The need for smaller and less expensive MIL-STD 1901A compliant safe and arm-fire (S&A/A-F) devices to safely initiate rocket motors requires a better understanding of energetic initiation and firing train functionality. Applications broadly include NLOS artillery rocket-assist motors, high Isp miniature thrusters for UAVs, composite molded thrusters for hypersonic flow temperatures, and smart munitions. Every energetic system needs an initiation mechanism. For the past decade, many groups have worked on reducing the footprint of these systems through batch processing and miniaturization. However, the typical miniaturization and semiconductor-style benefits such as "faster, smaller, cheaper" are only now being investigated for micro-energetics. Advancement of this field requires key breakthroughs in the following areas: 1) a SAFE and batch micro-energetics deposition and patterning step, 2) The compatibility of subsequent (post or pre) MEMS processing steps, 3) better understanding of the micro-initiation energetic train, and 4) special environmental standards for the manufacturer and specialized product qualification/testing.
This body of work spotlights 'low-cost' MEMS-based initiators, typical chemical compounds used today in the industry and the associated sensitivities and dangers to be encountered. The micro-scale firing trains required for smart munitions, including warhead and propellant applications, can be made multifunctional for use with legacy and IM-compliant energetics. Methods of focusing industry on reliability and the importance of characterizing formulation, composition, and performance will also be discussed. Most importantly, however, is the need to focus industry on implementing a low-cost micro initiator methodology.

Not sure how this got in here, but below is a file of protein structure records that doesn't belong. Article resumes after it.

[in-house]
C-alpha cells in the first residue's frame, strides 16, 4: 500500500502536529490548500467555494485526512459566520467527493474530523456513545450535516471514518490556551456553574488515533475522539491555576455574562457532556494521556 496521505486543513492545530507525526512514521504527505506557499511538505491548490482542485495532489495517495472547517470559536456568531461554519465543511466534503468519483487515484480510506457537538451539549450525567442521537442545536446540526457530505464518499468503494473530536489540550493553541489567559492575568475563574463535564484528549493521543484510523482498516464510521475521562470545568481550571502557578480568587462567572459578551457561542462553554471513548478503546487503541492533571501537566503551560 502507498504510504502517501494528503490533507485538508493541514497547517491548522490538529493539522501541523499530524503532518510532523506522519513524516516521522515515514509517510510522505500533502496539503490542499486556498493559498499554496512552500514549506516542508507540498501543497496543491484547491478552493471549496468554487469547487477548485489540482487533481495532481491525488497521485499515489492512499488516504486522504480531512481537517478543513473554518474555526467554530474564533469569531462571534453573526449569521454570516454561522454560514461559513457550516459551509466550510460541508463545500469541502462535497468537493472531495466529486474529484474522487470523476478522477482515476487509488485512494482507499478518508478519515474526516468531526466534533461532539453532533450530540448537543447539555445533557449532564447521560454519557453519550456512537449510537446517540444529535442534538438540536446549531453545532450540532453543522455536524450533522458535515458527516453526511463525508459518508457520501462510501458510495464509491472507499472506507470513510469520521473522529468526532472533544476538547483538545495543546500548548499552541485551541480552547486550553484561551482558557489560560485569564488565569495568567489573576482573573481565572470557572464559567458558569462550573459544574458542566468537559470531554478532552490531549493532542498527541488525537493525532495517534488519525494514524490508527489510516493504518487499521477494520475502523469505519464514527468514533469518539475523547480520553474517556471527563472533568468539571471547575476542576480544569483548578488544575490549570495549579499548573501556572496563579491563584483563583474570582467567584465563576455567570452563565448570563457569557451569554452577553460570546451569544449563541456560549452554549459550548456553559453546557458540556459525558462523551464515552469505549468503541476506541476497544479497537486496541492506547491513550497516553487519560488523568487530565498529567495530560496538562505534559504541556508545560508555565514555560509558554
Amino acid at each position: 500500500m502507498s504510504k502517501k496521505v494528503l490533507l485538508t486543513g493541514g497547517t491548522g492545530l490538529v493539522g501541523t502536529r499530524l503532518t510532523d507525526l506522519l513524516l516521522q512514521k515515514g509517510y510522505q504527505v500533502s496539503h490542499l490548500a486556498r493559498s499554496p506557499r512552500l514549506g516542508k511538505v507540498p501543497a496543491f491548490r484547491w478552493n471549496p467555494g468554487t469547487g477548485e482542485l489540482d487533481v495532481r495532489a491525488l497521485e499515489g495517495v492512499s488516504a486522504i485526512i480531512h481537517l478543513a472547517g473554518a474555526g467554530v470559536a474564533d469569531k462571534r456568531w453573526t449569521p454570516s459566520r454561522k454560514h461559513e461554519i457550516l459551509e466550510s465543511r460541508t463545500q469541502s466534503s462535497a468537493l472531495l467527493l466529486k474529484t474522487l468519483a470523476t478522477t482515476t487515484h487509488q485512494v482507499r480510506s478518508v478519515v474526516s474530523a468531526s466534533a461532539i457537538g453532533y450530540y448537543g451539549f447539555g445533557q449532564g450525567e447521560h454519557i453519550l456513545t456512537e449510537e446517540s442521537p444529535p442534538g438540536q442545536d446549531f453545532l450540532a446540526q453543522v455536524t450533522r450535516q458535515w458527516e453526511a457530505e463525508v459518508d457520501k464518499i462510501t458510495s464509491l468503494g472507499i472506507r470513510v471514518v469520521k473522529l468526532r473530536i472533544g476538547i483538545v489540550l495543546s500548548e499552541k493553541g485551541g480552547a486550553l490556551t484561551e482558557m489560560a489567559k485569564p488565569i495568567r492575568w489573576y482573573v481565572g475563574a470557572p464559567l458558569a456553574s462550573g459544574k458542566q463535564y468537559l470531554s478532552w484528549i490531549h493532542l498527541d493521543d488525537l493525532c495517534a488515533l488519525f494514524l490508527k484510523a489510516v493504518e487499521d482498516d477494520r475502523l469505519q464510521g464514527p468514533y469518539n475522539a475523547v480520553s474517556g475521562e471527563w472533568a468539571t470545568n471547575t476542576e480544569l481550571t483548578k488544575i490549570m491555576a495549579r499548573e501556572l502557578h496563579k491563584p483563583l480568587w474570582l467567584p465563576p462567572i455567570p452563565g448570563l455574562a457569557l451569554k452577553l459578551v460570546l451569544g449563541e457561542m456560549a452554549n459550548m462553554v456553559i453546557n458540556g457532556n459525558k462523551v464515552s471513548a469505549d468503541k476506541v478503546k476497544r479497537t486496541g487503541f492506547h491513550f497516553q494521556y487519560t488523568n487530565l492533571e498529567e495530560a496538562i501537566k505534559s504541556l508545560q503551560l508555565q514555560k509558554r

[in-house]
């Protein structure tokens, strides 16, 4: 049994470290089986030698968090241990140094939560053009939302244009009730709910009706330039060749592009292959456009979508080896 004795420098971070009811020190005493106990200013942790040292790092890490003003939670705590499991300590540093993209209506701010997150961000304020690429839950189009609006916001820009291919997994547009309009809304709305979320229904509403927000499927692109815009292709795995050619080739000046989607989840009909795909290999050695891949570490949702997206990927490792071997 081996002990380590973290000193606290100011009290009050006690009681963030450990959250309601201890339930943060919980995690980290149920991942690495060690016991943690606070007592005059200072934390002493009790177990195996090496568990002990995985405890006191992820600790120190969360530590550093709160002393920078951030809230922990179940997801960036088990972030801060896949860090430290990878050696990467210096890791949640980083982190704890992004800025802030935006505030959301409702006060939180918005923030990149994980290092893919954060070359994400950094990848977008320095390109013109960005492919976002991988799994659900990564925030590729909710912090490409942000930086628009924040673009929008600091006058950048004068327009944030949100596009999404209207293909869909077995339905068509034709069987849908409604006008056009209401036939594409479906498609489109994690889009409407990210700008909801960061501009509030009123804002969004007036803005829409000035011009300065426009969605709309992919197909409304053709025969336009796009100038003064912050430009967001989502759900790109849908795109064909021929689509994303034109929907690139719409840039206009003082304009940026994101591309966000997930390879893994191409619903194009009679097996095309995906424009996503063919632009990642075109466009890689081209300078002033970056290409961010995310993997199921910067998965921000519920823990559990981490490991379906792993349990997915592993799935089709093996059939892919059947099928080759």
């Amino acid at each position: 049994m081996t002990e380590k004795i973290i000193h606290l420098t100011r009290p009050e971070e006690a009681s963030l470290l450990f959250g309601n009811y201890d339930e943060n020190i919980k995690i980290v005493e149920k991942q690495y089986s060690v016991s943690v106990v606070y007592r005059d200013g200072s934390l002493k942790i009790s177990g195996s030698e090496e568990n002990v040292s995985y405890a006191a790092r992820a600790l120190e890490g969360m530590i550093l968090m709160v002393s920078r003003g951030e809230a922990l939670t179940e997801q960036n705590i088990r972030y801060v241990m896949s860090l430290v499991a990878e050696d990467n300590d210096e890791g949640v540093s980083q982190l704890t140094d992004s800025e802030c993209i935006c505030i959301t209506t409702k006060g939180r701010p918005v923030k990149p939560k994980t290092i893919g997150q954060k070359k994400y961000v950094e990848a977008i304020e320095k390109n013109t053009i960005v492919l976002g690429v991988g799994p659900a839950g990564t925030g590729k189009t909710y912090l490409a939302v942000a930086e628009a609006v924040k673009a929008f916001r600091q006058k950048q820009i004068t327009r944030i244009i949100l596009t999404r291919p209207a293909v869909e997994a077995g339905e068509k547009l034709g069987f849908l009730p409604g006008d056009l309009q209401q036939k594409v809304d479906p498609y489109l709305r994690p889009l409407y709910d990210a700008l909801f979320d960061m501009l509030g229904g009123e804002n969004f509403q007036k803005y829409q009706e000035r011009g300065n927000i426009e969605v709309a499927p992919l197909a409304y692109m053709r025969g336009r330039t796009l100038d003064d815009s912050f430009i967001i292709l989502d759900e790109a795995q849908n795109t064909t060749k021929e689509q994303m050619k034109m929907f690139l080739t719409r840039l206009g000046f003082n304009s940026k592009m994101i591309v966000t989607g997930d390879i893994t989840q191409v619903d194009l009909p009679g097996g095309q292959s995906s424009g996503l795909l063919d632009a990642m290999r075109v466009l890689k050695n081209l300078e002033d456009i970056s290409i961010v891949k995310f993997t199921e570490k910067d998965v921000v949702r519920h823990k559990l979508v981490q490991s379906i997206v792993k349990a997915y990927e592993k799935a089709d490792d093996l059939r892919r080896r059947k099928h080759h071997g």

Microthrusters are critical for the development of terrestrial micromissiles and nano air vehicles for reconnaissance, surveillance, and sensor emplacement. With the maturation of MEMS manufacturing technology, the physical components of the thrusters can be readily fabricated. The thruster type that is the most straightforward is chemical combustion of a propellant that is ignited by a heating element giving a single shot thrust. Arrays of MEMS manufactured thrusters can be ganged to give multiple firings. The basic model for such a system is a solid rocket motor. The desired elements for the propellant of a chemical thruster are high specific impulse (Isp), high temperature and pressure, and low molecular weight combustion gases. Since the combustion chamber of a microthruster is extremely small, the propellant material must be able to ignite, sustain and complete its burn inside the chamber. The propellant can be either a solid or a liquid. There are a large number of energetic materials available as candidates for a propellant for microthrusters. There has been no systematic evaluation of the available energetic materials as propellant candidates for microthrusters. This report summarizes computations done on a series of energetic materials to address their suitabilities as microthruster propellants.